A recent study, discussed in African media, discovered that the ‘worm index’ is strongly related to and, therefore is a good predictor of, Human Development Index (HDI).

http://allafrica.com/stories/201505090133.html

This evidence is believed to suggest that targeting the neglected tropical diseases, which are largely responsible for worm infections, is a developmental priority. the evidence is consistent with findings presented in a WHO report which argued that while the cost of eradicating the neglected tropical diseases is negligible, the socio-economic costs of neglected tropical diseases are massive.

http://www.who.int/neglected_diseases/9789241564861/en/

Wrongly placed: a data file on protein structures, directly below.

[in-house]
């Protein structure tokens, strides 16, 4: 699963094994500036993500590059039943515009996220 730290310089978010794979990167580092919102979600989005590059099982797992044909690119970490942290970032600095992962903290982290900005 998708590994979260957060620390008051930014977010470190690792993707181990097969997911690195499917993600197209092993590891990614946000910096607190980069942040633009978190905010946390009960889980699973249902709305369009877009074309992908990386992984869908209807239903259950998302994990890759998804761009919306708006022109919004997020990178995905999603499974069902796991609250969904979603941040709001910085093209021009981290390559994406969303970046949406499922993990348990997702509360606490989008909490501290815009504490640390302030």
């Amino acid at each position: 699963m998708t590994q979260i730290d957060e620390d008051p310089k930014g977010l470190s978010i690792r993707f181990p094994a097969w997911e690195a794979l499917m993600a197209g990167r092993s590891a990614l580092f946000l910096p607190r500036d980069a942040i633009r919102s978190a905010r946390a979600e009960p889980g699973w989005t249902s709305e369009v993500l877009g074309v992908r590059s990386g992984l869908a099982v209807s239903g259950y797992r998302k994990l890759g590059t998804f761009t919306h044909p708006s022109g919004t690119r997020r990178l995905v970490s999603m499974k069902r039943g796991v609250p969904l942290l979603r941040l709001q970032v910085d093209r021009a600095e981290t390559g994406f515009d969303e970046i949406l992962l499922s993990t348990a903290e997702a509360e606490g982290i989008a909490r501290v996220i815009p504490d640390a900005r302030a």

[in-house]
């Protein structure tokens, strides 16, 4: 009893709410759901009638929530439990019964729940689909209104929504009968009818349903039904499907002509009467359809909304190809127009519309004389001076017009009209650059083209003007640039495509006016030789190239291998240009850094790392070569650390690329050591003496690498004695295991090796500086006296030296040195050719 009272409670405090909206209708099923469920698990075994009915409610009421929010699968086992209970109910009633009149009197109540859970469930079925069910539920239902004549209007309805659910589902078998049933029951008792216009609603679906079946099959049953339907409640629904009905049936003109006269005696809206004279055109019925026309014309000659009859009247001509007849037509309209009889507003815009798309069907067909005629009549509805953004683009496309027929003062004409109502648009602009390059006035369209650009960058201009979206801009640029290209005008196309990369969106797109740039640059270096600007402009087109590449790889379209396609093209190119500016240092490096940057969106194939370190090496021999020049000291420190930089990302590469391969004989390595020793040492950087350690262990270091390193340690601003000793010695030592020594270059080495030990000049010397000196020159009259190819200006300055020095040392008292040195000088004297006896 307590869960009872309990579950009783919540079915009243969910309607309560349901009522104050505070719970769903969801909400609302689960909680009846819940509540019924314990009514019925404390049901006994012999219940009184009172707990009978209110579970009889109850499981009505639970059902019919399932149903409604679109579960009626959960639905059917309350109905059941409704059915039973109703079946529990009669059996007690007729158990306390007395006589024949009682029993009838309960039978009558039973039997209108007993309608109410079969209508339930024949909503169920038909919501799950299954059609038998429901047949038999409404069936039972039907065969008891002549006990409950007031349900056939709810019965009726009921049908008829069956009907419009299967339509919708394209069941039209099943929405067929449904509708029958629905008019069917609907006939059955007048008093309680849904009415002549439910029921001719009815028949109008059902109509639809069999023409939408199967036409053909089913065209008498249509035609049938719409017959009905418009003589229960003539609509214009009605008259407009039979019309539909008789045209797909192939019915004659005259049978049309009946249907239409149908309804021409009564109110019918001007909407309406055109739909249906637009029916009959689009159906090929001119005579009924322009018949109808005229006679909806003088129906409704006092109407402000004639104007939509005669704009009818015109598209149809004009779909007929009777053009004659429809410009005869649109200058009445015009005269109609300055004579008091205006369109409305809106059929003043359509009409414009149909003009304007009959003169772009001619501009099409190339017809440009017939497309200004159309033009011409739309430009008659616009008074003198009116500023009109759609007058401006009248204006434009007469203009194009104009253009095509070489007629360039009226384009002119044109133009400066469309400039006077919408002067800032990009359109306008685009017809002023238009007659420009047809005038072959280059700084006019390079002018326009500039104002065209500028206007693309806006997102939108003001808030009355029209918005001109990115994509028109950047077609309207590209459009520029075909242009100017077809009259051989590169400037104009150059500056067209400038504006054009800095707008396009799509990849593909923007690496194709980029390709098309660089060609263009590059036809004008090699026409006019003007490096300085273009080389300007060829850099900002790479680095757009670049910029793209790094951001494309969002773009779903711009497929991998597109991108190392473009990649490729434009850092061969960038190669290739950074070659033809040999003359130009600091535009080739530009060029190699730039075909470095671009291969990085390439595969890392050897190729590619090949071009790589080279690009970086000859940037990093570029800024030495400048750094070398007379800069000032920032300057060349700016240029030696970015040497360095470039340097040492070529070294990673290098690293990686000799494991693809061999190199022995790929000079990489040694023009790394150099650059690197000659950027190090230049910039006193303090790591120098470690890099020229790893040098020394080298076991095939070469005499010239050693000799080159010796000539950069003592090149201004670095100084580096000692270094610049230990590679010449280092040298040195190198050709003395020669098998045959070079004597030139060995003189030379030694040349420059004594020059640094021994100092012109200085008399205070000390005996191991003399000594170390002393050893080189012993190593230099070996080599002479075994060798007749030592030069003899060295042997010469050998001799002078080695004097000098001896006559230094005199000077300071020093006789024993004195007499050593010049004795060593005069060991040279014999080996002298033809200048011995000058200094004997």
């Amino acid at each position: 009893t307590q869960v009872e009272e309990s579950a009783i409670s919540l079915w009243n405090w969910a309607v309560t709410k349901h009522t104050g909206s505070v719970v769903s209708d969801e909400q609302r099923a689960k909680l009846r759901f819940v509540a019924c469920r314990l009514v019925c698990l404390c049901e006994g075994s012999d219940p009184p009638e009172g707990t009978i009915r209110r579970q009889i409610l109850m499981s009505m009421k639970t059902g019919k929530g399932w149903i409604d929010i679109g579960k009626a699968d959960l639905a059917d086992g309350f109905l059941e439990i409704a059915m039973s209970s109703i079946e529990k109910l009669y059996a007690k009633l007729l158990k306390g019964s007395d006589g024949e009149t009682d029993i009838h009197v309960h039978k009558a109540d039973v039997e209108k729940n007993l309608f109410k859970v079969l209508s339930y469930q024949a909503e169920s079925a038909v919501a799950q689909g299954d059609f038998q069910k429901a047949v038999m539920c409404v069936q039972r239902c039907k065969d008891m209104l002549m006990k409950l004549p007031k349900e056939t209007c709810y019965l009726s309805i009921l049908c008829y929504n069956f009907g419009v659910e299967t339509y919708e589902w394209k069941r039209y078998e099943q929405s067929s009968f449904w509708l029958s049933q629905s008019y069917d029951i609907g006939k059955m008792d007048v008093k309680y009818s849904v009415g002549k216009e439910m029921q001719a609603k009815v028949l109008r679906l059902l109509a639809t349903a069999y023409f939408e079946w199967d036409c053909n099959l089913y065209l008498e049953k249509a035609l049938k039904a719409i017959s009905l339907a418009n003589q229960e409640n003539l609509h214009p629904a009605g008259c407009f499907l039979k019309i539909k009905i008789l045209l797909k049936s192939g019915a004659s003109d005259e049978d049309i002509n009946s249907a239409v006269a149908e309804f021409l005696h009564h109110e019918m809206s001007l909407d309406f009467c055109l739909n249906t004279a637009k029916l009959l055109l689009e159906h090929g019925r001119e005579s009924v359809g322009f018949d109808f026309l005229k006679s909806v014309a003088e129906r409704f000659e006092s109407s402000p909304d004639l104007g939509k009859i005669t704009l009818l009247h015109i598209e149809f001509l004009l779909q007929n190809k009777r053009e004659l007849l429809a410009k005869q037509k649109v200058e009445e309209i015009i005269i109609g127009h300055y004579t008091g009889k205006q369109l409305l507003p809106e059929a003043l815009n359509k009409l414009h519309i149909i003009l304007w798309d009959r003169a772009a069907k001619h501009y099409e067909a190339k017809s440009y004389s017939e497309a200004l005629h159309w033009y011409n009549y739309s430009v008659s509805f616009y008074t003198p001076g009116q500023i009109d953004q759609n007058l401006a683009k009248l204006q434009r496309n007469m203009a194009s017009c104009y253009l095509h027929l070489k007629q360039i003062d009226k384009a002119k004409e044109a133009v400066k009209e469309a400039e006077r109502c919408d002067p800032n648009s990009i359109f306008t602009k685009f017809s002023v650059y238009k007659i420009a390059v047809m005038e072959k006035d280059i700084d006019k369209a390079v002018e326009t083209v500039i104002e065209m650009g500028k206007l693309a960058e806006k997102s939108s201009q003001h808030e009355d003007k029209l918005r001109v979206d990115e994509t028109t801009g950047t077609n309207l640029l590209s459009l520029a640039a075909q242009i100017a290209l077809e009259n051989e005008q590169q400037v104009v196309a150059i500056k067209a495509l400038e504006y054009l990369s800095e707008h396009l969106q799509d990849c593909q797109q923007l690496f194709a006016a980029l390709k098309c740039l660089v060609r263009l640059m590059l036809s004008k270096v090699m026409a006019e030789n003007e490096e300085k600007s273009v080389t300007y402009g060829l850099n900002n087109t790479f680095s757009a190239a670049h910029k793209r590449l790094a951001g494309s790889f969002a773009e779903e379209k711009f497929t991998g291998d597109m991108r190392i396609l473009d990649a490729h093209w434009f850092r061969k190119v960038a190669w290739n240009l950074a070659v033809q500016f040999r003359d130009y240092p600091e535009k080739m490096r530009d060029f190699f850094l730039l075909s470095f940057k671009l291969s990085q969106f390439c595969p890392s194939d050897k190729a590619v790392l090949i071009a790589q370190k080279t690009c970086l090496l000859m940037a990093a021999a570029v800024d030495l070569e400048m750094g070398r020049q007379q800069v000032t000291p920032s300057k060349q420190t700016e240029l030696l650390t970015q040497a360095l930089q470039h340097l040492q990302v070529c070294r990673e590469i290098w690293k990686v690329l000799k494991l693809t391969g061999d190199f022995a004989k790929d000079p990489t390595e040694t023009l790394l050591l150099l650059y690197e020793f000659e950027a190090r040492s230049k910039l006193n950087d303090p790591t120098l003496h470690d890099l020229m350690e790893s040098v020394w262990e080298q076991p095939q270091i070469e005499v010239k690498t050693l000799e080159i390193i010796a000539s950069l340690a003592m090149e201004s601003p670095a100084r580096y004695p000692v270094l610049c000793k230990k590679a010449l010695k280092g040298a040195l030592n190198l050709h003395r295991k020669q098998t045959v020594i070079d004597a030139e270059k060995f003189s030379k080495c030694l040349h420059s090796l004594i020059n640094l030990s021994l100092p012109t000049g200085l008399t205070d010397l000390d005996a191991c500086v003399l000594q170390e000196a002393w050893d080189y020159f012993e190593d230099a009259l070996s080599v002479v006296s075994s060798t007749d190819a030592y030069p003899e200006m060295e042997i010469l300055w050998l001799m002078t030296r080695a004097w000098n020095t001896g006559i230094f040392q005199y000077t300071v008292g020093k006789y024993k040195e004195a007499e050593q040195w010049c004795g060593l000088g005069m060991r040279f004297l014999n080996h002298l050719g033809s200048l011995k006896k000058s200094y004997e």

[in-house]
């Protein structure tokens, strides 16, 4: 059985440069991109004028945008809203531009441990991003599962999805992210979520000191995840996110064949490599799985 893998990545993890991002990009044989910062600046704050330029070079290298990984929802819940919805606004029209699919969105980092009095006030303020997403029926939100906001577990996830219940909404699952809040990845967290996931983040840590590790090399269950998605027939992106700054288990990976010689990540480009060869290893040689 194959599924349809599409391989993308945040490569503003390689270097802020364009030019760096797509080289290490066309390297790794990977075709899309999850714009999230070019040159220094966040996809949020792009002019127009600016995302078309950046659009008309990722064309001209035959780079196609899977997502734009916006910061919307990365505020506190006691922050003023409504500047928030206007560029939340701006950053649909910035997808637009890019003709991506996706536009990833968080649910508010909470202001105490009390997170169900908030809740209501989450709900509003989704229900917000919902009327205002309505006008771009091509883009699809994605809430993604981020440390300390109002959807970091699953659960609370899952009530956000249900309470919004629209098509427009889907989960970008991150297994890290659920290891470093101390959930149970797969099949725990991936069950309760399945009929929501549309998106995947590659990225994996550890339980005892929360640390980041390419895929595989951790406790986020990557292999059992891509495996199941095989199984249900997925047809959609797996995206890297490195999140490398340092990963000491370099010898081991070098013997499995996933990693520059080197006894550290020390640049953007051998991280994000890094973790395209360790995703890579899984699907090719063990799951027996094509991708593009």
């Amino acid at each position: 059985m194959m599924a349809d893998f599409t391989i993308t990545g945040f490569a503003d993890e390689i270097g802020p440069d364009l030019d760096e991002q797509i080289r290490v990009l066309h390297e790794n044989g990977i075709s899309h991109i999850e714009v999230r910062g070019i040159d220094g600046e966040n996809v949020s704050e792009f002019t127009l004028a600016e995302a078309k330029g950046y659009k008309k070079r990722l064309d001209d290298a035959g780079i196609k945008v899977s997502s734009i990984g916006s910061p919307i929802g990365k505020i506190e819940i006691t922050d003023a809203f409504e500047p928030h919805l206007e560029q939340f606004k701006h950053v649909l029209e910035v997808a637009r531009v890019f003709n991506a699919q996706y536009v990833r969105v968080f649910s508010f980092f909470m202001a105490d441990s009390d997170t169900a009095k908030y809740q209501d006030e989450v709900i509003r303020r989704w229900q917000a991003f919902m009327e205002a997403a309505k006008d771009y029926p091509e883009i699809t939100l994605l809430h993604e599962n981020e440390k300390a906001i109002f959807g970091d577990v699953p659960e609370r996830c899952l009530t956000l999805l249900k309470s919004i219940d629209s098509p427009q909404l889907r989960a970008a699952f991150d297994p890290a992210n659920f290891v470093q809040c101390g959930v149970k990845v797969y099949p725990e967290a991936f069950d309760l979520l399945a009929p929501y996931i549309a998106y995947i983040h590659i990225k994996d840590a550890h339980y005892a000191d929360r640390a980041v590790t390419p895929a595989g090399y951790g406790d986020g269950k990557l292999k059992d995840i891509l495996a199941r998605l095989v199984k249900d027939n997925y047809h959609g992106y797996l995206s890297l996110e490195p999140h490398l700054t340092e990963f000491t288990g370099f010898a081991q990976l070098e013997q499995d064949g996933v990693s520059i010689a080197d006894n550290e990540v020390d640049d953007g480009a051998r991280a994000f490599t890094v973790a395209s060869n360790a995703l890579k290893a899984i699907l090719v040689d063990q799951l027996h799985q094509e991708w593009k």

While we agree that it is a good idea or indeed a priority to combat and possibly eradicate the neglected tropical diseases, we have to note that the correlation between ‘worm index’ and the Human Development Index provides no indication of whether the incidence of neglected tropical diseases reported in the news is a cause or a consequence of socio-economic development. While, obviously, a case could be made as to why preventing these tropical diseases could boost development, one could also argue that it is precisely because countries became socio-economically developed that they managed to eliminate ‘worm’ infections. Hence, investing more resources in preventing tropical diseases is a good idea, but should not become an excuse to neglect other developmental priorities.